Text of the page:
“Colt 45” King.
“Colt 45” King.
The name itself conjures up images of the ol' West, where a man's trusty Colt .45 was his best friend and most important possession.
Missouri Mavericks coach Scott Hillman doesn't live in the wild, wild West, but he coaches in the wild, wild CHL where teams trade places in the standings with a frenzied frequency that boggles the mind.
While Hillman can't control the standings, he can take solace in knowing that his trusty “Colt 45” will be on the ice each night for the Mavericks as they attempt to reach postseason action for the fourth year in a row.
Colt King, who fittingly wears No. 45 for Hillman's Mavericks, is one of the hottest players in the league. Over his last five games (at press time), he has nine points and a plus-2 plus/minus rating while his new team has won three of those games.
He just scored two goals and had an assist in the Mavericks' must-win victory Monday at Denver, a win that allowed the team to tie Denver for fourth place in the CHL standings.
“There's a reason we brought Colt to Independence,” Hillman said. “In the past, this team was missing a physical presence out on the ice. That is no longer the case.”
The first-year Mavericks had one enforcer – Carlyle “The Grim Sleeper” Lewis – but age and injuries have taken their toll on Lewis, who did not play this season.
King was the league-champion Rapid City Rush's enforcer, a player who dominated and intimidated and eventually raised the championship cup over his head.
“We needed someone like Colt, and he was eager to be a part of our team,” Hillman said. “He's already fitting in well and the boys really enjoy being around him. He's a great addition to our team.”
It's difficult to tell who was more excited about King signing with Missouri – the veteran power forward or Hillman.
“When I left Sheffield and was looking for a new team,” said King, who played in England last season, “Missouri was at the top of my list. When I played with Rapid City, we always looked forward to coming to Independence because there was so much passion in the building. It will be fun to have that passion supporting me this time around. ”
“We didn't know what to think when we played Rapid City that first season,” said former Mavericks goalie Charlie Effinger. “Colt King was a fire-breathing monster who intimidated everyone. I bet the fans love him now that he's a Maverick. I know I'd rather have him as a teammate than play against the guy . He was scary.”
When Hillman began fitting the pieces together for this season, he started with the enforcer who made life so miserable for the coach's first-year Mavericks team.
Page 2 of 3 - “We didn't know what to do with Colt that first season,” Hillman said, shaking his head as he recalled the Rush's four-game sweep of the Mavs in the second round of the playoffs.
“He has such a presence on the ice. He is a tough guy, a no-nonsense guy. He is a difference-maker. If we would have had Colt in the last playoff series against Fort Wayne, who knows? He can make that type of impact.”
The Mavericks made their best postseason appearance in 2012, reaching the final game of the Turner Conference championship series. However, they lost to Fort Wayne in seven games.
“I'm willing to do anything to help this team reach the championship series,” King said.
“There isn't a feeling in the world like hoisting that cup above your head and sharing the moment with your fans,” he added. “We had some great fans in Rapid City, and we have great fans in Independence. When I played in Sheffield, we didn't have as much success as I'd hoped, and I want to get back with a winning team.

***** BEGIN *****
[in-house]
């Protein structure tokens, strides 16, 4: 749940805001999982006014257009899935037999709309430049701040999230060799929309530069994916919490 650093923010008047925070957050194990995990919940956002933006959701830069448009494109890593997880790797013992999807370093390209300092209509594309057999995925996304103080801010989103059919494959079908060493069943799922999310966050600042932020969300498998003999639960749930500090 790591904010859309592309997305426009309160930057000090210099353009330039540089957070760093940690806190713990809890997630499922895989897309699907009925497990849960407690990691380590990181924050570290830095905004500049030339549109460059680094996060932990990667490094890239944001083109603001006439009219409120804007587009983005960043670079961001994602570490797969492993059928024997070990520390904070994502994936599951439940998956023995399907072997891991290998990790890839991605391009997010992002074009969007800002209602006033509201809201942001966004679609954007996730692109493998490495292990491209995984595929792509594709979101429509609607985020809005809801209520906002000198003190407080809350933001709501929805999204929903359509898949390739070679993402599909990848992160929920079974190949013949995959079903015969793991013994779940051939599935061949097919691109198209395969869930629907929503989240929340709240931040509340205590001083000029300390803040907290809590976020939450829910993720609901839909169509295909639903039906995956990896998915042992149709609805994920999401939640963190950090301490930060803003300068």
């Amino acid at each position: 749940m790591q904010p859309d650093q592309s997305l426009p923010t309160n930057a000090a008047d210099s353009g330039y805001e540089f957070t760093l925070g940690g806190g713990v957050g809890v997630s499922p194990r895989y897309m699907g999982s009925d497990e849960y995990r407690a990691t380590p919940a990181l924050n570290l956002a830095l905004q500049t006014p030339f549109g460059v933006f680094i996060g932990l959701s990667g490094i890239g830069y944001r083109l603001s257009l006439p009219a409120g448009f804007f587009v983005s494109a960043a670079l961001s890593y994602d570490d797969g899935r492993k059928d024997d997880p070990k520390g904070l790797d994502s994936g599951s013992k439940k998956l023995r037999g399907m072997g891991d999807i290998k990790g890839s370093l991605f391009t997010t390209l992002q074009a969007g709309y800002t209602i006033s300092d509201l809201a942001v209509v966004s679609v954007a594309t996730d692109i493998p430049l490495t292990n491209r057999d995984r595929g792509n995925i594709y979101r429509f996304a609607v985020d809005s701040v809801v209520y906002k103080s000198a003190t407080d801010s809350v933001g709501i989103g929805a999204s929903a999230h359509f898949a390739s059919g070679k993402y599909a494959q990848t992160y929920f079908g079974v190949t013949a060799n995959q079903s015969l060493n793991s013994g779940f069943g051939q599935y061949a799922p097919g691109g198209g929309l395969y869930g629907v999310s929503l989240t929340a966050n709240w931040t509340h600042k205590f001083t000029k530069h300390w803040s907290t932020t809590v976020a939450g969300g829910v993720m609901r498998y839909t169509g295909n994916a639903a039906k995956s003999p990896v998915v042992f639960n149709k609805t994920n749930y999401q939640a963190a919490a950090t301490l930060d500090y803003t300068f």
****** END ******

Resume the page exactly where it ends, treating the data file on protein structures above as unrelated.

“The fans in Sheffield were unbelievable. When we lost, they felt like they lost. And we didn't want to disappoint them. It's going to be like that with the Mavericks. Our fans are passionate, and I want to get involved with the fans in the community.
“I think that's as important as performing on the ice. This is a rare league where the fans can get close to the players and it's fun to get to know the fans and let them get to know you.”
In a recent overtime thriller against the Cutthroats, King scored the game-winning goal in the eighth round of a shootout.
“The pressure is there, because you know that everyone is looking for you to get the winning goal,” King said. “All the attention is on you, and I went out on the ice with a plan.
“But I saw (Denver goaltender Kent Patterson) leave the side open and I took the shot and it went in. But that goal doesn't mean anything if Clemmer (Mavericks goaltender Mike Clemente) doesn't stop (Sean Zimmerman, who took the final shot for Denver). Clemmer has been a rock, and a big, big reason – if not the reason – we have had so much success the last month of so.”
Earlier in that same game, King assisted on a Trevor Kell goal for his 200th career CHL point.
“I didn't even know about the 200 career points until someone mentioned it after the game,” said King, who signed a game puck and gave it to a sick Mavericks fan after the game. “Right now, all we're focused on is getting better every game – and so far, we've been doing that.”
Page 3 of 3 - King recently had to sit out several games because he caught a tooth on the middle finger of his right hand while pummeling a player on his former Rapid City team.
“I didn't think much about it until the next day, and my hand about twice the size of my left hand,” said King, who underwent surgery at Centerpoint Medical Center. “It's still not 100 percent, but it's good enough for me to play, and that's all I care about.”